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Title: Profiling the Cryptocurrency Scam: Unveiling the Covert Operations Behind the Fraud


The Money Mules:
Within this complex scheme, two primary suspects, surnamed Jiang and Zheng, played pivotal roles in enlisting the services of 19 other individuals commonly referred to as “money mules.” Court documents shed light on the mechanics of their operations. Utilizing a decentralized wallet called Bitpie, similar to Metamask in functionality, the group meticulously converted USDT to local exchange platforms on a peer-to-peer basis. These platforms specialized in virtual currency trading, facilitating a seamless conversion of digital assets into the Chinese Renminbi.

Obfuscation and False Transactions:
To carry out these transfers undetected, the group exhibited remarkable cunning. They dispersed cash withdrawal activities across multiple cities nationwide. Additionally, they consistently fabricated justifications for these substantial financial transfers. These justifications ranged from payments to fictitious projects to invented employee salaries. The goal was clear – to make the entire operation appear legitimate and transparent.

Jiang’s Illicit Gains:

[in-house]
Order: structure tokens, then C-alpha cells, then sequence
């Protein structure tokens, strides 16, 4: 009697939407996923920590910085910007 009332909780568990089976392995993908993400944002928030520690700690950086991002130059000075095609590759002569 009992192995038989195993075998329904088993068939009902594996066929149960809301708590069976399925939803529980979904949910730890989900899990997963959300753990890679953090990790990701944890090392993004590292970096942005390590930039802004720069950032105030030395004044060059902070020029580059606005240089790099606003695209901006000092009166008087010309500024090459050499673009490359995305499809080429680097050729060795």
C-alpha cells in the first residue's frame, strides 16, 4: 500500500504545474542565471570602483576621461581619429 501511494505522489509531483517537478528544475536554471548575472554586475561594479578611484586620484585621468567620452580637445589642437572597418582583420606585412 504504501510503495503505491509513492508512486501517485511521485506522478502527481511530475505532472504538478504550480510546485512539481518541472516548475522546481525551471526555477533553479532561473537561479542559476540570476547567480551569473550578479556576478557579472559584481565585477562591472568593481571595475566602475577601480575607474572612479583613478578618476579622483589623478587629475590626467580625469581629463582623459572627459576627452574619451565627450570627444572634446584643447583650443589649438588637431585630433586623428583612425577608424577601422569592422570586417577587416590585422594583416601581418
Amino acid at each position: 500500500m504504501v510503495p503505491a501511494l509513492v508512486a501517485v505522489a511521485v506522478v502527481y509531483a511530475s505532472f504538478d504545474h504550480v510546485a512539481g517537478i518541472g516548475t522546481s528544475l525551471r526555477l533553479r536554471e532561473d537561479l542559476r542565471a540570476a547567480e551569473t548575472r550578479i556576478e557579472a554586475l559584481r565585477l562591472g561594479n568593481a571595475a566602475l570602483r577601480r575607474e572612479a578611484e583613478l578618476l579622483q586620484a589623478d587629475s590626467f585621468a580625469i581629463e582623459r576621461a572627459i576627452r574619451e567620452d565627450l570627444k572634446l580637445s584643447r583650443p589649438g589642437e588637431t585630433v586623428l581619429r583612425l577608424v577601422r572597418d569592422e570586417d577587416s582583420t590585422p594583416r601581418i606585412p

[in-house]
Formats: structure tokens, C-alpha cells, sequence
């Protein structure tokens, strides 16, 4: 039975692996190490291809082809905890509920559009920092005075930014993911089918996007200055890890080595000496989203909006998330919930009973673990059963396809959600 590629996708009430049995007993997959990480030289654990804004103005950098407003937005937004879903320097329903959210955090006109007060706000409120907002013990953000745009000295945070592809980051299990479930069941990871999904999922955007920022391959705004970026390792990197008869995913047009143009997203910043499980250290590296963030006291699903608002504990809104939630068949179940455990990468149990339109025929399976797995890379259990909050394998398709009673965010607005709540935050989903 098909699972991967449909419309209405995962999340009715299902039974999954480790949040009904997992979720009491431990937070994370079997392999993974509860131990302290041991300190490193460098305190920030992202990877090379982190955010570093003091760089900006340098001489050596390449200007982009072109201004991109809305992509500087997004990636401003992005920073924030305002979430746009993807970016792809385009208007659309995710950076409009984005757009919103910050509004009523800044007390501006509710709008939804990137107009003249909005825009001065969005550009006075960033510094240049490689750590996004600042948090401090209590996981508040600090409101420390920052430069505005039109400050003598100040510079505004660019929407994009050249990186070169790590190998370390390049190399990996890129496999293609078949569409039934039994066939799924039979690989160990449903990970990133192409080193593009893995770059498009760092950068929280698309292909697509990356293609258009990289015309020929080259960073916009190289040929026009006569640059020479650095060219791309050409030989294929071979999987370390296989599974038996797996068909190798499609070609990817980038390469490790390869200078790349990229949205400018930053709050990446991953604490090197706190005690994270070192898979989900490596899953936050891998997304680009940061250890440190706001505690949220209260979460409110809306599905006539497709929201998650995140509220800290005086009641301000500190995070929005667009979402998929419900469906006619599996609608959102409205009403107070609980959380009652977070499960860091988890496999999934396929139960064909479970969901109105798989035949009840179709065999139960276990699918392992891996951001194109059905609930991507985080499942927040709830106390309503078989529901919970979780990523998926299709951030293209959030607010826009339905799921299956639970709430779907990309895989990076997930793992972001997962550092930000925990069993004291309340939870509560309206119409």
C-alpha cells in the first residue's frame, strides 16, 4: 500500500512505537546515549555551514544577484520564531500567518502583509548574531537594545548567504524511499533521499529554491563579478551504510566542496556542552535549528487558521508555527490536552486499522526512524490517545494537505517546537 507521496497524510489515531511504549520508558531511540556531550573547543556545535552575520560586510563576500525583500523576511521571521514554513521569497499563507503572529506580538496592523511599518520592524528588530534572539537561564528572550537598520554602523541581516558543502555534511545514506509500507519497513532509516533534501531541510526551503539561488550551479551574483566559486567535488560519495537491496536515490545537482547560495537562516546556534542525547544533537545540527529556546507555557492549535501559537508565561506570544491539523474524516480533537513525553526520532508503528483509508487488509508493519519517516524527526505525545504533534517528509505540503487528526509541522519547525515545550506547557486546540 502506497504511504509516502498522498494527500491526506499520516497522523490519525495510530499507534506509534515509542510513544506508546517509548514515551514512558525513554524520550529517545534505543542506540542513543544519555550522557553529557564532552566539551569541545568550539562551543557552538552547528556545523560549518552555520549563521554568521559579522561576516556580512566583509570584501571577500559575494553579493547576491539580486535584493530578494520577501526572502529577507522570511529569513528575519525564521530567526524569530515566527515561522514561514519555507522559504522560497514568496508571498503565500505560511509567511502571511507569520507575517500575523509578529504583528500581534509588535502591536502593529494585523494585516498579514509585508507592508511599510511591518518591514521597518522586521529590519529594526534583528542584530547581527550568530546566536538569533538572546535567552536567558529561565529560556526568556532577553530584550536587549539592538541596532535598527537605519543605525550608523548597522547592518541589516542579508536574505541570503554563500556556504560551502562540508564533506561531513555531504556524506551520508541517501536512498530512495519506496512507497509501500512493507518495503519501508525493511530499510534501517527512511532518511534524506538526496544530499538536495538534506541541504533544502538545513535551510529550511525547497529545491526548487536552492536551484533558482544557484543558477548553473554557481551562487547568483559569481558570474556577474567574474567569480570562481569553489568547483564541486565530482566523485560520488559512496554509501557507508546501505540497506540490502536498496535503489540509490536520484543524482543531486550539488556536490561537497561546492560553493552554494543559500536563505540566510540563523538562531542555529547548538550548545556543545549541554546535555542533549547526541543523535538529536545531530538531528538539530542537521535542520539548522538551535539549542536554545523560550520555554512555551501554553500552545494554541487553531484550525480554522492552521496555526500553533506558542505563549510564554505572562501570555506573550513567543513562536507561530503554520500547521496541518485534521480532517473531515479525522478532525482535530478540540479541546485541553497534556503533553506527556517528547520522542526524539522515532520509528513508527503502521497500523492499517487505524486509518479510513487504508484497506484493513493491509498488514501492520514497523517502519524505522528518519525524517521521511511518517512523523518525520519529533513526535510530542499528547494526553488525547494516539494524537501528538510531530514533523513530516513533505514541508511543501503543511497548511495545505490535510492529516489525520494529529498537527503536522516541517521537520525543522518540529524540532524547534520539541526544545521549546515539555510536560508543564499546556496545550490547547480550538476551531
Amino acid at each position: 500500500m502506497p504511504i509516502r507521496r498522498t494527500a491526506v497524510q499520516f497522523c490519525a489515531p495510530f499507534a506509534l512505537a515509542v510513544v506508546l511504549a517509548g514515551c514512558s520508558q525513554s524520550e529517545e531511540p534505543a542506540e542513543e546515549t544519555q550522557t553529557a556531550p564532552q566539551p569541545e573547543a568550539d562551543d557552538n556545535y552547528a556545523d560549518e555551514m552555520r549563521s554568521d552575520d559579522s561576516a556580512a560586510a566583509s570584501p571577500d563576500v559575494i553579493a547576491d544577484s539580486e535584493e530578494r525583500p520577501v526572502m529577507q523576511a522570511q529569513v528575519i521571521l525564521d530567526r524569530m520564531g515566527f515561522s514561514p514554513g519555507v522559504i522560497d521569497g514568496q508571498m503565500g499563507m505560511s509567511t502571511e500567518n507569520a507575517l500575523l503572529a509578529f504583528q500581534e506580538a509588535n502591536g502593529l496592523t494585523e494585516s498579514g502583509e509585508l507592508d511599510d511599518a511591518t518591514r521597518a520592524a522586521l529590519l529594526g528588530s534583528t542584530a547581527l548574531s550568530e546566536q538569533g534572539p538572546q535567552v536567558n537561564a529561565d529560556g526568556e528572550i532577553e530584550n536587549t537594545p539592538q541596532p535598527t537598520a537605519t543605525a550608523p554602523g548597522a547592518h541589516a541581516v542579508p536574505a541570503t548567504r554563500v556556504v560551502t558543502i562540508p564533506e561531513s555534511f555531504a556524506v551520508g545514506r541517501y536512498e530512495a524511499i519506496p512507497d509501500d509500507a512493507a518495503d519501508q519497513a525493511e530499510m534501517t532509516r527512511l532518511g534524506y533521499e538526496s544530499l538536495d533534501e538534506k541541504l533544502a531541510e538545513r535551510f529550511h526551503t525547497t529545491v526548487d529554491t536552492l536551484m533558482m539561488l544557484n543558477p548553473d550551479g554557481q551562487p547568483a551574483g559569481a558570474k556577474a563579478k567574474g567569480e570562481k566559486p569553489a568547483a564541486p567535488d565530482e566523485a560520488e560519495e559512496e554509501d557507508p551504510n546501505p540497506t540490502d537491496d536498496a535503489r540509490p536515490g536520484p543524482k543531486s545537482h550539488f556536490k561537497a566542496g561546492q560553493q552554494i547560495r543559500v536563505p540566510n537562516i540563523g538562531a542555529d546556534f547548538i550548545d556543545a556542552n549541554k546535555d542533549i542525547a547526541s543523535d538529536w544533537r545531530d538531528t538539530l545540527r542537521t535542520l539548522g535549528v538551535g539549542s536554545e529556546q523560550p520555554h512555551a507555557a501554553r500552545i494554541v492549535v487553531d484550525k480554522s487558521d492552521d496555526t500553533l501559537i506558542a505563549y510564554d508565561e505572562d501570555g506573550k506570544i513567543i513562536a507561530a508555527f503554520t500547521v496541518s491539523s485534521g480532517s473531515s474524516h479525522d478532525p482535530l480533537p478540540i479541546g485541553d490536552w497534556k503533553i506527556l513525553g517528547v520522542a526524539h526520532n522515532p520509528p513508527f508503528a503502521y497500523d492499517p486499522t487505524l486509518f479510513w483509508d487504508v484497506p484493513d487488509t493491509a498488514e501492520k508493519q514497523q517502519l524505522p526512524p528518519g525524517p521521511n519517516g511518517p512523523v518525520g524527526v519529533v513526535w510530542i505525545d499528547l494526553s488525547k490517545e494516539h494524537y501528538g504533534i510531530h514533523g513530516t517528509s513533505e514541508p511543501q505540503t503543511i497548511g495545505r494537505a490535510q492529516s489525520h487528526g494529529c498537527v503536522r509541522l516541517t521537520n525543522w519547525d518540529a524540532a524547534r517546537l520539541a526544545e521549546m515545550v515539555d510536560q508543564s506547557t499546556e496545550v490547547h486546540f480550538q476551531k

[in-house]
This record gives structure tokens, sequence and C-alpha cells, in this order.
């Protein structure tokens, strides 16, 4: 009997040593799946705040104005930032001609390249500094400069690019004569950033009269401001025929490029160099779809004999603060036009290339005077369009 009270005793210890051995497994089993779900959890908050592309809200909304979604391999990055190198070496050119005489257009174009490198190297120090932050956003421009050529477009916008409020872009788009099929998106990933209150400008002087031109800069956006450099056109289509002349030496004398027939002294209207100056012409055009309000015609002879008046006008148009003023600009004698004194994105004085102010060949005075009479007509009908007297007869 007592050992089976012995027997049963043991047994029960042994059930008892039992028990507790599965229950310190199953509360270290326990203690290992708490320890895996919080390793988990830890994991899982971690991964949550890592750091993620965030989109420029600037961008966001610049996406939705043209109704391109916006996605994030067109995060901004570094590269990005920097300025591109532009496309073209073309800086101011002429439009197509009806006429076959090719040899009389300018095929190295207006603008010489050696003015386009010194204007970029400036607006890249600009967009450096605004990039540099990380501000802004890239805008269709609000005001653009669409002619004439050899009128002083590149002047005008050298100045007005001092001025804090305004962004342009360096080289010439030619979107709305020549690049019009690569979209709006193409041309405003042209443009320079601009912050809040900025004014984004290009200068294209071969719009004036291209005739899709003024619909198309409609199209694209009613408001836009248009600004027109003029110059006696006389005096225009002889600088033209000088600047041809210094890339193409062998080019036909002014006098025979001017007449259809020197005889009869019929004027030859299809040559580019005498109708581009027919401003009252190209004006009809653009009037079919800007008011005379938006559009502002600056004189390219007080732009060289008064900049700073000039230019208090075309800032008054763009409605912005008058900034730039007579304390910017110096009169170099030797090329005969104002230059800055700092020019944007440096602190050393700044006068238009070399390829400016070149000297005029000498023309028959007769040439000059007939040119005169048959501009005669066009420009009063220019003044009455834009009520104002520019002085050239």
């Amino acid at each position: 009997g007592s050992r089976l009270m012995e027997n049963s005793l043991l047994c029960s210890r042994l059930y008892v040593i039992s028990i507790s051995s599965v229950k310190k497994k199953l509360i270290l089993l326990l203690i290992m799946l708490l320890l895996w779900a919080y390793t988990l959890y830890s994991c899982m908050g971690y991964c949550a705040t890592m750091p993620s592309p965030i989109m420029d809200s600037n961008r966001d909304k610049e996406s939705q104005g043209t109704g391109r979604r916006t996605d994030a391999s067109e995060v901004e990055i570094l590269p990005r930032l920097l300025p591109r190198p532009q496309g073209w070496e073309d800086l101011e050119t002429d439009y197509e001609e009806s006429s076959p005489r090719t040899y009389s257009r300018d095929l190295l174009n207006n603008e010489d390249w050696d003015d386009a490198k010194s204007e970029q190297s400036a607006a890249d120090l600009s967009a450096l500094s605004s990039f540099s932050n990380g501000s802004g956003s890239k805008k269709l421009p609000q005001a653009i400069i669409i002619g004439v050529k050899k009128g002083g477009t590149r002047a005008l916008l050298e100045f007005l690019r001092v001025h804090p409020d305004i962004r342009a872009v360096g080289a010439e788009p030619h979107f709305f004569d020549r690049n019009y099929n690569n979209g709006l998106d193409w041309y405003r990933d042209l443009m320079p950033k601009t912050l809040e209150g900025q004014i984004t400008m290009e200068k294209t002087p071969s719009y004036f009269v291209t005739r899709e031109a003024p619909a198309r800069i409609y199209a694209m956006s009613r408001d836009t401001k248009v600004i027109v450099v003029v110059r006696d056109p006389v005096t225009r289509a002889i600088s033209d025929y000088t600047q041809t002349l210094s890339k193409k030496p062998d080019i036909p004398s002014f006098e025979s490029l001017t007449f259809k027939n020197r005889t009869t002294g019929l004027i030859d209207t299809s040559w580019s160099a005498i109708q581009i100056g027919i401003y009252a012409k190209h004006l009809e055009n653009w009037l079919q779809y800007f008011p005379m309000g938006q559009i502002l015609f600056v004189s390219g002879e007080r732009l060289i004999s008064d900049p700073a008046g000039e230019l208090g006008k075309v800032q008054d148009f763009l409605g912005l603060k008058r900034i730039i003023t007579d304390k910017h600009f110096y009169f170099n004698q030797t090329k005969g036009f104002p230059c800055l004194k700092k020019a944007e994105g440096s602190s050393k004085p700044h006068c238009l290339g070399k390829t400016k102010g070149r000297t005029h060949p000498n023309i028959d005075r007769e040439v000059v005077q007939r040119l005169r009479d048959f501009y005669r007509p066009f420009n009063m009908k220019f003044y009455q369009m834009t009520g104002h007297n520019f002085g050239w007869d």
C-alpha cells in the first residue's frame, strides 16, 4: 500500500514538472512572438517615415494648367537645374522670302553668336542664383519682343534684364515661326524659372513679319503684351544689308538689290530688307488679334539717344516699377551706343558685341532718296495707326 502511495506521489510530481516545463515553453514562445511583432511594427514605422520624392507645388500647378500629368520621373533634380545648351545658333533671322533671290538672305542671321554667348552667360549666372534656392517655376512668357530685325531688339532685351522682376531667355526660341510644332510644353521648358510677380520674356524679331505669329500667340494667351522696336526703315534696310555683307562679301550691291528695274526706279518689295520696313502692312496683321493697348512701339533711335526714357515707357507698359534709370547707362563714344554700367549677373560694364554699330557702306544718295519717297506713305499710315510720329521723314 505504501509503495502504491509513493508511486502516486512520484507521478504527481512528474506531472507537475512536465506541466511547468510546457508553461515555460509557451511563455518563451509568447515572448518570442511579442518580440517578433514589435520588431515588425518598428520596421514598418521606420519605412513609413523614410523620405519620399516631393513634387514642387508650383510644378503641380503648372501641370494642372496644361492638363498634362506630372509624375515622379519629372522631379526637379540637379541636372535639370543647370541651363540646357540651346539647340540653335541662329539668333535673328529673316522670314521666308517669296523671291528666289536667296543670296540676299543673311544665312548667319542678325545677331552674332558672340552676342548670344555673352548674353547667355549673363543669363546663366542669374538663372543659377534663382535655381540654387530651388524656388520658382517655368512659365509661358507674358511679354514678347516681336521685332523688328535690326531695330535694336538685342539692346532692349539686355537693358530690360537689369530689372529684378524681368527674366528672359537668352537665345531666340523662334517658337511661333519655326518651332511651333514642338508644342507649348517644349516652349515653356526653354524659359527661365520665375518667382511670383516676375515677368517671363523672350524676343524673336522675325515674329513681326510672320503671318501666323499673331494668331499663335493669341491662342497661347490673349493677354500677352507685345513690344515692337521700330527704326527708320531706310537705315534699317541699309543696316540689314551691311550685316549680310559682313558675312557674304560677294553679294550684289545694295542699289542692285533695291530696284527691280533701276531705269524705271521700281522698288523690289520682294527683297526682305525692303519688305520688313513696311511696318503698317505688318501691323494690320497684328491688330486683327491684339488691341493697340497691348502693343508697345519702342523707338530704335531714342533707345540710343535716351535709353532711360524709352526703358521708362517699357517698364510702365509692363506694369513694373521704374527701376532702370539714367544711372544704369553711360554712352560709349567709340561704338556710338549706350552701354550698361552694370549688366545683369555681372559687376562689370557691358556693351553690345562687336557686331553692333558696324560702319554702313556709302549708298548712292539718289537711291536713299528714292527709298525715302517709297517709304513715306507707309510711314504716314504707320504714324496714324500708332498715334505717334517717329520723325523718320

Among the suspects, Jiang was found to have reaped significant profits from this operation. According to reports, he amassed an unexpected fortune of 22.62 million yuan, equivalent to USD 3 million. The court’s verdict left no room for ambiguity. The involved parties were deemed guilty of deliberate deception and concealment of illicit gains. As a result, they received various prison sentences accompanied by fines.

Jiang was sentenced to six years and three months in prison, in addition to a fine of 500,000 Chinese yuan. On the other hand, Zheng, facing similar charges, received a six-year prison sentence. He, too, was subjected to a fine resembling Jiang’s, amounting to 500,000 Chinese yuan.


While the court’s disclosure did not explicitly specify the origins of USDT, it is worth noting that Tether remains a preferred digital asset among fraudulent networks operating predominantly in Southeast Asia. Understanding the intricacies of such cryptocurrency scams is vital for investors and authorities to safeguard against financial fraud and ensure the integrity of the crypto market.

Disclaimer: The information provided in this article is for educational purposes and does not constitute financial advice. Cryptocurrency investments involve risks, and readers are encouraged to conduct their own research and consult with financial professionals before making any investment decisions.

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